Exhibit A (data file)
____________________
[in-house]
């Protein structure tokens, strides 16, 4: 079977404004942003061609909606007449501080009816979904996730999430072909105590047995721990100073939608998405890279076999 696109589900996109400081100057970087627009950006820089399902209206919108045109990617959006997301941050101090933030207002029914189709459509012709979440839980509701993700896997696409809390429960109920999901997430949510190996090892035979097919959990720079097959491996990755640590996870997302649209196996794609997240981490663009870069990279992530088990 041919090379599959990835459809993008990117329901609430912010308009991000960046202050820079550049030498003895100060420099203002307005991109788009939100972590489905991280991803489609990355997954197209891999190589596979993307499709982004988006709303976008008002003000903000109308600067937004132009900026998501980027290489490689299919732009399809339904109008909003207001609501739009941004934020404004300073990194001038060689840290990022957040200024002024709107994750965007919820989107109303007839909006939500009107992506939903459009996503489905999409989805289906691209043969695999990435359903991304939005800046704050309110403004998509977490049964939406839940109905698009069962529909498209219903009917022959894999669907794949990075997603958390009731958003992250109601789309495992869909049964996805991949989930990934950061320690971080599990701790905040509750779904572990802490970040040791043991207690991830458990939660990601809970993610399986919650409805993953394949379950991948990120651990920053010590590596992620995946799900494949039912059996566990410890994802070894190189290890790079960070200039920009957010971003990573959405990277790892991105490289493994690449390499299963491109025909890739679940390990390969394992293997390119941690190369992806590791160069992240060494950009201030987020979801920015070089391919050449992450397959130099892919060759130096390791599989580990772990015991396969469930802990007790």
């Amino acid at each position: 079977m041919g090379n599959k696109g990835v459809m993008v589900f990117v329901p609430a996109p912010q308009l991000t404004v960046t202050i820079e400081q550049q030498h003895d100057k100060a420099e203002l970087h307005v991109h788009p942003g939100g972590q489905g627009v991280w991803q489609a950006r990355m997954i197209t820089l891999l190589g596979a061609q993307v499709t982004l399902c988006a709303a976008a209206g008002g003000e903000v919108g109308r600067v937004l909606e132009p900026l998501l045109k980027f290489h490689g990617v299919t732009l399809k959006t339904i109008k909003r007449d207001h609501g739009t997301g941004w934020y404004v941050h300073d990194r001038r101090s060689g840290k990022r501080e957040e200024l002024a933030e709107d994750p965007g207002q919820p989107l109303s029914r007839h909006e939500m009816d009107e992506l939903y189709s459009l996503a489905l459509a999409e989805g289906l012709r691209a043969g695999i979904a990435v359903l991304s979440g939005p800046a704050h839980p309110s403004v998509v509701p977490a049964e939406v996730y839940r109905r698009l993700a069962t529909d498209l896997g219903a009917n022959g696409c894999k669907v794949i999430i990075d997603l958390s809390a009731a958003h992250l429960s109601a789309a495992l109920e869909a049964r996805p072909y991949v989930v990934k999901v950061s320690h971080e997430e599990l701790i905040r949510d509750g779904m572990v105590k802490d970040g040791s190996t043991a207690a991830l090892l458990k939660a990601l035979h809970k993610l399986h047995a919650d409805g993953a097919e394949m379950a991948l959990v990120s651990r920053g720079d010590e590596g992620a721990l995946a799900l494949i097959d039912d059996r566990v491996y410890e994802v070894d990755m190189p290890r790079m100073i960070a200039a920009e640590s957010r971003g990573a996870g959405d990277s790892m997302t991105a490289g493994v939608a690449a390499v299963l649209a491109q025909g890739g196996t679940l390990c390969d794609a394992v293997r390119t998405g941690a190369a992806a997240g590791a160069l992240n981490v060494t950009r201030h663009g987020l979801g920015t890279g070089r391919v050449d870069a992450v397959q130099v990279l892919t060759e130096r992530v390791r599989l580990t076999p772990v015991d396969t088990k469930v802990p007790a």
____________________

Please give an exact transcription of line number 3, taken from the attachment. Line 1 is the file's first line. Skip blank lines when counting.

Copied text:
């Amino acid at each position: 079977m041919g090379n599959k696109g990835v459809m993008v589900f990117v329901p609430a996109p912010q308009l991000t404004v960046t202050i820079e400081q550049q030498h003895d100057k100060a420099e203002l970087h307005v991109h788009p942003g939100g972590q489905g627009v991280w991803q489609a950006r990355m997954i197209t820089l891999l190589g596979a061609q993307v499709t982004l399902c988006a709303a976008a209206g008002g003000e903000v919108g109308r600067v937004l909606e132009p900026l998501l045109k980027f290489h490689g990617v299919t732009l399809k959006t339904i109008k909003r007449d207001h609501g739009t997301g941004w934020y404004v941050h300073d990194r001038r101090s060689g840290k990022r501080e957040e200024l002024a933030e709107d994750p965007g207002q919820p989107l109303s029914r007839h909006e939500m009816d009107e992506l939903y189709s459009l996503a489905l459509a999409e989805g289906l012709r691209a043969g695999i979904a990435v359903l991304s979440g939005p800046a704050h839980p309110s403004v998509v509701p977490a049964e939406v996730y839940r109905r698009l993700a069962t529909d498209l896997g219903a009917n022959g696409c894999k669907v794949i999430i990075d997603l958390s809390a009731a958003h992250l429960s109601a789309a495992l109920e869909a049964r996805p072909y991949v989930v990934k999901v950061s320690h971080e997430e599990l701790i905040r949510d509750g779904m572990v105590k802490d970040g040791s190996t043991a207690a991830l090892l458990k939660a990601l035979h809970k993610l399986h047995a919650d409805g993953a097919e394949m379950a991948l959990v990120s651990r920053g720079d010590e590596g992620a721990l995946a799900l494949i097959d039912d059996r566990v491996y410890e994802v070894d990755m190189p290890r790079m100073i960070a200039a920009e640590s957010r971003g990573a996870g959405d990277s790892m997302t991105a490289g493994v939608a690449a390499v299963l649209a491109q025909g890739g196996t679940l390990c390969d794609a394992v293997r390119t998405g941690a190369a992806a997240g590791a160069l992240n981490v060494t950009r201030h663009g987020l979801g920015t890279g070089r391919v050449d870069a992450v397959q130099v990279l892919t060759e130096r992530v390791r599989l580990t076999p772990v015991d396969t088990k469930v802990p007790a």